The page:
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Community and Q&A

Controlling Humidity in an Old Basement

victorianhouse | Posted in Mechanicals on

I have a Victorian house in western Massachusetts that was built in the 1880s.   The unfinished basement is 1,700 square feet. And one of the rooms of the basement is problematic.  It is 234 square feet and the concrete floor is all busted up, the floor is always damp, and the room is constantly humid, over 60% RH.

There is a French drain along one wall in that room which leads to a sump pump.  There is also a French drain channel that goes from the middle of the room to the French drain against the wall.

The walls of this room are field stone and then brick.   Once in a while water seeps through the wall in one place right where the French drain is located.

We rarely go into this room so I currently have plastic on the floor in an effort to reduce humidity.  I know I should tape the seams of the plastic on the floor to better seal in humidity.  But I can’t decide what to do about the walls.

If I encapsulate the walls with plastic sheets or another vapor barrier (assuming I use caulking to create a tight seal on the wall), then wouldn’t moisture be trapped between the stone/brick and the newly hung plastic?  Wouldn’t that be bad for the brick and stone over the long term?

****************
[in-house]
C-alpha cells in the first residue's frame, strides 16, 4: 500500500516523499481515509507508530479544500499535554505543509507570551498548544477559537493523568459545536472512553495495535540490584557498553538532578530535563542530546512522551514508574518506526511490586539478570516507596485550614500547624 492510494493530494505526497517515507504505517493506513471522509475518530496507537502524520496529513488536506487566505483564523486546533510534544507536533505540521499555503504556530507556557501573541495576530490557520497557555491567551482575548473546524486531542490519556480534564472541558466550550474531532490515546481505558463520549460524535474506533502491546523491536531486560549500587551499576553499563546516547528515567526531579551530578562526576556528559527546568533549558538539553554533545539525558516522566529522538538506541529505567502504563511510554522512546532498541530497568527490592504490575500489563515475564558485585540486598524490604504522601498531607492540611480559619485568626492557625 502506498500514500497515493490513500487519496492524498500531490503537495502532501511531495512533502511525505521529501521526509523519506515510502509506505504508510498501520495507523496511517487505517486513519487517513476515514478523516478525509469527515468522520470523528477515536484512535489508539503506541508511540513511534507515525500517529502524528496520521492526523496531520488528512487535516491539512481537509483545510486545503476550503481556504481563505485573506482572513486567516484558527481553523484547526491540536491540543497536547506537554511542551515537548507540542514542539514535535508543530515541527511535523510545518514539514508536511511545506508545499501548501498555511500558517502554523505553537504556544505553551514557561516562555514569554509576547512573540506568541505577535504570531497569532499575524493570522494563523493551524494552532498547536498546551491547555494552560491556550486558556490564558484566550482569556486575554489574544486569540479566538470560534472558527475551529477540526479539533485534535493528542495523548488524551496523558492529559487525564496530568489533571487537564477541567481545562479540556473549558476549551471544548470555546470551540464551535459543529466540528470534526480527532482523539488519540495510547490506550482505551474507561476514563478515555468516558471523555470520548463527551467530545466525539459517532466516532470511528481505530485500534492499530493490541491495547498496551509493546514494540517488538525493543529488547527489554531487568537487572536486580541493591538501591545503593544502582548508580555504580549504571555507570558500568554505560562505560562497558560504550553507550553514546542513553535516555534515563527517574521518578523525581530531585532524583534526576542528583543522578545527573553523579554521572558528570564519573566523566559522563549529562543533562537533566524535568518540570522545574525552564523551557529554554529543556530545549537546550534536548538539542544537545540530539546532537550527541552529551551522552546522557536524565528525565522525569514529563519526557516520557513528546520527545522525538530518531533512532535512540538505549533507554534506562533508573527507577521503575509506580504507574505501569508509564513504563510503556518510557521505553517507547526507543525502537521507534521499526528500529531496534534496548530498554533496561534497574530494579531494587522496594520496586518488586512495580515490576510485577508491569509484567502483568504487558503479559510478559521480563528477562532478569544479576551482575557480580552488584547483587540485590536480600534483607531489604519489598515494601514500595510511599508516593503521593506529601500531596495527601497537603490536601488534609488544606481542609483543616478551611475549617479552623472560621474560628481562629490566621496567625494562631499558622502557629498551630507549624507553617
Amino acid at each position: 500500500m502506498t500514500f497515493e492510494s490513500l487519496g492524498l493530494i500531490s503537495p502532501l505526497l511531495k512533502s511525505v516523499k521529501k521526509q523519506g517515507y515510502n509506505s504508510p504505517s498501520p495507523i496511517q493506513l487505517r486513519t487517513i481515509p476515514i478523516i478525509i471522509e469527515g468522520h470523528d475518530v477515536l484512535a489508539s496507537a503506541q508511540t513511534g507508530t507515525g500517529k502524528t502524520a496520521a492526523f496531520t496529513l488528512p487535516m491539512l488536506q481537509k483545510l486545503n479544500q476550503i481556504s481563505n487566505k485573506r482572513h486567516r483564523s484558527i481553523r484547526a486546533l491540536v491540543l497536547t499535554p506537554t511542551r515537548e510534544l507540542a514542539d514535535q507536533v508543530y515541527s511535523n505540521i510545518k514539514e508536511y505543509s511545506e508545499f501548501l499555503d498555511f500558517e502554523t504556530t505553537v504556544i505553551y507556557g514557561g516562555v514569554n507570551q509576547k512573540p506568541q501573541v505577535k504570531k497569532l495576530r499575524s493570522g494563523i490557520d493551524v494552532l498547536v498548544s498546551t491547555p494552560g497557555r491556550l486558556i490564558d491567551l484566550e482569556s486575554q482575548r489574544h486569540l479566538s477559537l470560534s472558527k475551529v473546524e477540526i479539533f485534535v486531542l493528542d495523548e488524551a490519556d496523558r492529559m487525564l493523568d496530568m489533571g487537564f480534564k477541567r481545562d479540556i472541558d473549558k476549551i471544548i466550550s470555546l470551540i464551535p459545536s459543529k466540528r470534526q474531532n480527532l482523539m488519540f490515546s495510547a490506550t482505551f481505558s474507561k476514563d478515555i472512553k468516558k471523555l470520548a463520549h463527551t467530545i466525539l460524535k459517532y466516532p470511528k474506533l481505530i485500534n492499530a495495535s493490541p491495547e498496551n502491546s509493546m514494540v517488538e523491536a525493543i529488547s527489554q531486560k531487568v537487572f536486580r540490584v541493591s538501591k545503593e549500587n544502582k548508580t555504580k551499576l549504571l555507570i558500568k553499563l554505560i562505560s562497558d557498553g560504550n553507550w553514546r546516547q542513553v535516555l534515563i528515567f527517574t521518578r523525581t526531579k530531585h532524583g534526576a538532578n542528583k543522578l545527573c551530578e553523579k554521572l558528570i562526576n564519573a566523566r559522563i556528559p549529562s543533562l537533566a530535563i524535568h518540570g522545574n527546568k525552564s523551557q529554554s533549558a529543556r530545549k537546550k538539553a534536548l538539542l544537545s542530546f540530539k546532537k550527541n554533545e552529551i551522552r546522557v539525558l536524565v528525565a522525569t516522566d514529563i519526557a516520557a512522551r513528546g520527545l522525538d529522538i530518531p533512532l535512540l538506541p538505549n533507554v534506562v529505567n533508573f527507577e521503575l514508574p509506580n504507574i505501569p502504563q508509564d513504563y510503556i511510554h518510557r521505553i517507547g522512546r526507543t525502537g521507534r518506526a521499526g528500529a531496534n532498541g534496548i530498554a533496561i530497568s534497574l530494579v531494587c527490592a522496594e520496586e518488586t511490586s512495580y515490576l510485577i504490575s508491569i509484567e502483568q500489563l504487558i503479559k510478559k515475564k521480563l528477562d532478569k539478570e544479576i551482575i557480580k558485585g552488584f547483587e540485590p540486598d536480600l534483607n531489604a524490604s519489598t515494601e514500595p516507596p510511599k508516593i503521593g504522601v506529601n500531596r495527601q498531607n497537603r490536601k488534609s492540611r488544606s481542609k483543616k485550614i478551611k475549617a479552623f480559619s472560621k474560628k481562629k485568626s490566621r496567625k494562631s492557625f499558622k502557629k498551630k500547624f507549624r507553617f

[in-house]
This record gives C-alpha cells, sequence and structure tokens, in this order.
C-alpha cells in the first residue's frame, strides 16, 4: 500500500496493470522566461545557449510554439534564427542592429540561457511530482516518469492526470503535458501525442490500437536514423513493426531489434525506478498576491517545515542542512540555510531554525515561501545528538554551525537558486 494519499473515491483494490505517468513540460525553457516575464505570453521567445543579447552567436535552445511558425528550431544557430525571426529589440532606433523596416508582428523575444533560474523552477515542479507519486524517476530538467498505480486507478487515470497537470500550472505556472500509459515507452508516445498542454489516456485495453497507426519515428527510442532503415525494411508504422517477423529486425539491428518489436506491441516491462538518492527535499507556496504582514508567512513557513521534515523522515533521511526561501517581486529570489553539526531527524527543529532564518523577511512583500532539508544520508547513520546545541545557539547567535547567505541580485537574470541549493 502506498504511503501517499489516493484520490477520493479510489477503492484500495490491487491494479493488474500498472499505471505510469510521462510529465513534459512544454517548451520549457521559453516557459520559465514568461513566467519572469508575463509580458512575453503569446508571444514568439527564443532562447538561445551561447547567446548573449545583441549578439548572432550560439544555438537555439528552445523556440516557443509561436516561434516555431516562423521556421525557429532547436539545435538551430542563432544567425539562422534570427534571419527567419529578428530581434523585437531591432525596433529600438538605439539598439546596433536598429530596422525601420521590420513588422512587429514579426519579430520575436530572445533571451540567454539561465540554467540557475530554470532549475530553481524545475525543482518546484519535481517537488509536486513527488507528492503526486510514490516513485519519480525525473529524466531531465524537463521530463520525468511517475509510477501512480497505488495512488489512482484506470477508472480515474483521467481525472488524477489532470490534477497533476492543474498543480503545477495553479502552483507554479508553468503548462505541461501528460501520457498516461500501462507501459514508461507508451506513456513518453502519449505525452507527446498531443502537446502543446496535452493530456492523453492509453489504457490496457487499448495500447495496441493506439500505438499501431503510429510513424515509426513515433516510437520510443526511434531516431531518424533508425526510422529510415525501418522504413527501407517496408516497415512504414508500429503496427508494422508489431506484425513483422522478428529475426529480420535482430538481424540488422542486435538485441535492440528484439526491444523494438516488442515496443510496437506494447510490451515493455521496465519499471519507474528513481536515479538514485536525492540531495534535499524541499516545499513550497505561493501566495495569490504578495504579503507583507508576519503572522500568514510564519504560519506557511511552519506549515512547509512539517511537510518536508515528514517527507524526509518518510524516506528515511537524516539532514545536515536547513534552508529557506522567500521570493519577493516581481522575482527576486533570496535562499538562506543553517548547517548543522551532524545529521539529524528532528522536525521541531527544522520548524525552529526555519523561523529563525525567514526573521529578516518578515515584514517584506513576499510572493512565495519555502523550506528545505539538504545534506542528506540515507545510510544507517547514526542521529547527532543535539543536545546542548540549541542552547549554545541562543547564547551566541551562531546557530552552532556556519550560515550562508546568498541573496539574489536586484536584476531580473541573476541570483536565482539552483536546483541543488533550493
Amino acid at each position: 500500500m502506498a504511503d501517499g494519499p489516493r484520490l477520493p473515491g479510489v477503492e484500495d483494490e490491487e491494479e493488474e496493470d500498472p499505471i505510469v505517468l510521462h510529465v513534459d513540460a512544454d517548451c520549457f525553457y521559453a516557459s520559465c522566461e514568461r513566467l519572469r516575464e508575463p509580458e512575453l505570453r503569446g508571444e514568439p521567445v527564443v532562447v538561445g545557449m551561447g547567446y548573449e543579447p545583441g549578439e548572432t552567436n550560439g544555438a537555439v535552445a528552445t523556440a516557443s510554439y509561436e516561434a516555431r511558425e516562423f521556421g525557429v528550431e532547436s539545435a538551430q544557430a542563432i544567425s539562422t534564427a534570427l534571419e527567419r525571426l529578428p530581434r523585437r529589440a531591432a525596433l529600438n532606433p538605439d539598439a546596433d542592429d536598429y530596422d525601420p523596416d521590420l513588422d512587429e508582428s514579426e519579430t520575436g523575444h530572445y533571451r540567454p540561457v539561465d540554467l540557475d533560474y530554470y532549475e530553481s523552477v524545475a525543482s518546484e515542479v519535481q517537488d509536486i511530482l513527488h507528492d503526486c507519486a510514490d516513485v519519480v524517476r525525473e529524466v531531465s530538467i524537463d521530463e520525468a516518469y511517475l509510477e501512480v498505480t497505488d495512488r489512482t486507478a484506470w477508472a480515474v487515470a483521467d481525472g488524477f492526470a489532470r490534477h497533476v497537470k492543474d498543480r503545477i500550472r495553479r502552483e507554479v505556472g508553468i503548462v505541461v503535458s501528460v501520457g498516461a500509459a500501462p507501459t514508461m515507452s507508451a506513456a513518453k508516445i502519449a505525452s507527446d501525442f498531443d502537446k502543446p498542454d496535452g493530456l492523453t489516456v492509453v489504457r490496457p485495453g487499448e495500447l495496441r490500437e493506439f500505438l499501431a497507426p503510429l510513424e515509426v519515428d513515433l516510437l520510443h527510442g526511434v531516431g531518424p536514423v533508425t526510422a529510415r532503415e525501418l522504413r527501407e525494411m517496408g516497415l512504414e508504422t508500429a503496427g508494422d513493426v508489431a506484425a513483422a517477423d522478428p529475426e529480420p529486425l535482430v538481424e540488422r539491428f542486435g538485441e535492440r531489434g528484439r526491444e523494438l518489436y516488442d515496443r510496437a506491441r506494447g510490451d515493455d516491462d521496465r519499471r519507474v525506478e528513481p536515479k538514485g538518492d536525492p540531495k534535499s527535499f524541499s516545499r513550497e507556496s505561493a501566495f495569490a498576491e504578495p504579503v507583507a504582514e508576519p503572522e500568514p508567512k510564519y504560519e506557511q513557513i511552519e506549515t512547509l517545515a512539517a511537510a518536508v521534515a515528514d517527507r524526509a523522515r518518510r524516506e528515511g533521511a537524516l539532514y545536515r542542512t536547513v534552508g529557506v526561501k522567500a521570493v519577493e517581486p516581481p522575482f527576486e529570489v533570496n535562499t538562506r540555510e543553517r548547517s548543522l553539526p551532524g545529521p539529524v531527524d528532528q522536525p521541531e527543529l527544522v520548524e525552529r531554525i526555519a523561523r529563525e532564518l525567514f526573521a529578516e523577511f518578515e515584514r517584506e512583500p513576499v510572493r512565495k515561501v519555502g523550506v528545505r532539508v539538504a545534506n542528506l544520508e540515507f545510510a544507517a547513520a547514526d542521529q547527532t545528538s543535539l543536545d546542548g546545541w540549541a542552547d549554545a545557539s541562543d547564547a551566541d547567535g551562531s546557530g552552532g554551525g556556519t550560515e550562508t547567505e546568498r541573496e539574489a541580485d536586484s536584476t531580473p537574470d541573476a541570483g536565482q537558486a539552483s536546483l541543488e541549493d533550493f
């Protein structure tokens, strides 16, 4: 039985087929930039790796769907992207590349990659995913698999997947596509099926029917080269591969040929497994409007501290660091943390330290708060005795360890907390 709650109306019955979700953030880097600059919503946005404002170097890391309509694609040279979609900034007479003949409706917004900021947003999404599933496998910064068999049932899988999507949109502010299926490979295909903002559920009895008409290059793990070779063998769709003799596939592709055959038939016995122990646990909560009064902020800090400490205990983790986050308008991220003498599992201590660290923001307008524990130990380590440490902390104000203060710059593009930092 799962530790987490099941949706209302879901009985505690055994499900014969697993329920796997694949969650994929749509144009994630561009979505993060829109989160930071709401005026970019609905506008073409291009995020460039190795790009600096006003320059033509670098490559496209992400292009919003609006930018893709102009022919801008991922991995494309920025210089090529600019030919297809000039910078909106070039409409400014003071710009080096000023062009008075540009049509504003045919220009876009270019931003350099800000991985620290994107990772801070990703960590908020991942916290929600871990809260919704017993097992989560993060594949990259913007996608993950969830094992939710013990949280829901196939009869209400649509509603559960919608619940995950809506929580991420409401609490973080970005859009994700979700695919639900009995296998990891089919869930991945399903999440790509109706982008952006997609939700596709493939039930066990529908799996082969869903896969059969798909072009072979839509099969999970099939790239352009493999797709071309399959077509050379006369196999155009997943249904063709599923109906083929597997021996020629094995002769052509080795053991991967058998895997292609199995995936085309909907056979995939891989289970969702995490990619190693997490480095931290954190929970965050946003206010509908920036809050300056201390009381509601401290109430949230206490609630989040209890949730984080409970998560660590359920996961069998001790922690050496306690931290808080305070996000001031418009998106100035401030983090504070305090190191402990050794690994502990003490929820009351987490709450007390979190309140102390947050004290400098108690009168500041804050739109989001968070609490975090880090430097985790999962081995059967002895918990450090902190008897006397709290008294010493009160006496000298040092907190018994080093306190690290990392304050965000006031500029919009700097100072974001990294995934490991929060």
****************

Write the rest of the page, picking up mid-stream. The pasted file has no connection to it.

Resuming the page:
I was thinking of painting the wall with Drylok (using their etching and cleaning product first) but then read an article about how to fix historic brick and stone walls which recommended against painting the walls.

In this room I have a GE dehumidifier, Model APEL509LZQ1, 50 pints a day.  In another part of the basement I have another dehumidifier, Frigidaire, Model LAD704TDL, 70 points a day.

In retrospect I should have bought one E-series Aprilaire dehumidifier for the whole basement.

So… does anyone have any suggestions on what I should do about the problematic room?  (please note: I am in the process of trying to prevent water from seeping inside the house.  I am planning to have a landscaping company grade around the house and install a french drain along the parts of the house where water sometimes seeps in.)

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  1. GBA Editor
    Kiley Jacques | | #1

    I'll share a response Mike Guertin gave to a related question because it points to a few things you may not have considered (like doors): "The problem may be due to warm, humid air entering the space from the outside rather than through the slab or walls. Doors are notoriously leaky. When warm air leaks into a basement, the air cools and the relative humidity increases. If the air temperature reaches the dew point, moisture can condense on surfaces such as the slab or walls. Eliminating the doors is usually not an option, so the best approach is to air-seal them well. If the door is old, a new insulated model with better weather-sealing may help. If doors have been air-sealed and there are none of the other air leaks common to a basement and still the problem persists, then I’d address the floor and walls, which can transfer moisture from the surrounding soil. Exterior site drainage or interior water management would alleviate that problem, but I don’t recommend moisture-blocking paint. It can work, but it’s not a long-term fix for this problem, and it can be hard to clean the concrete well enough to get a reliable bond."

  2. walta100 | | #2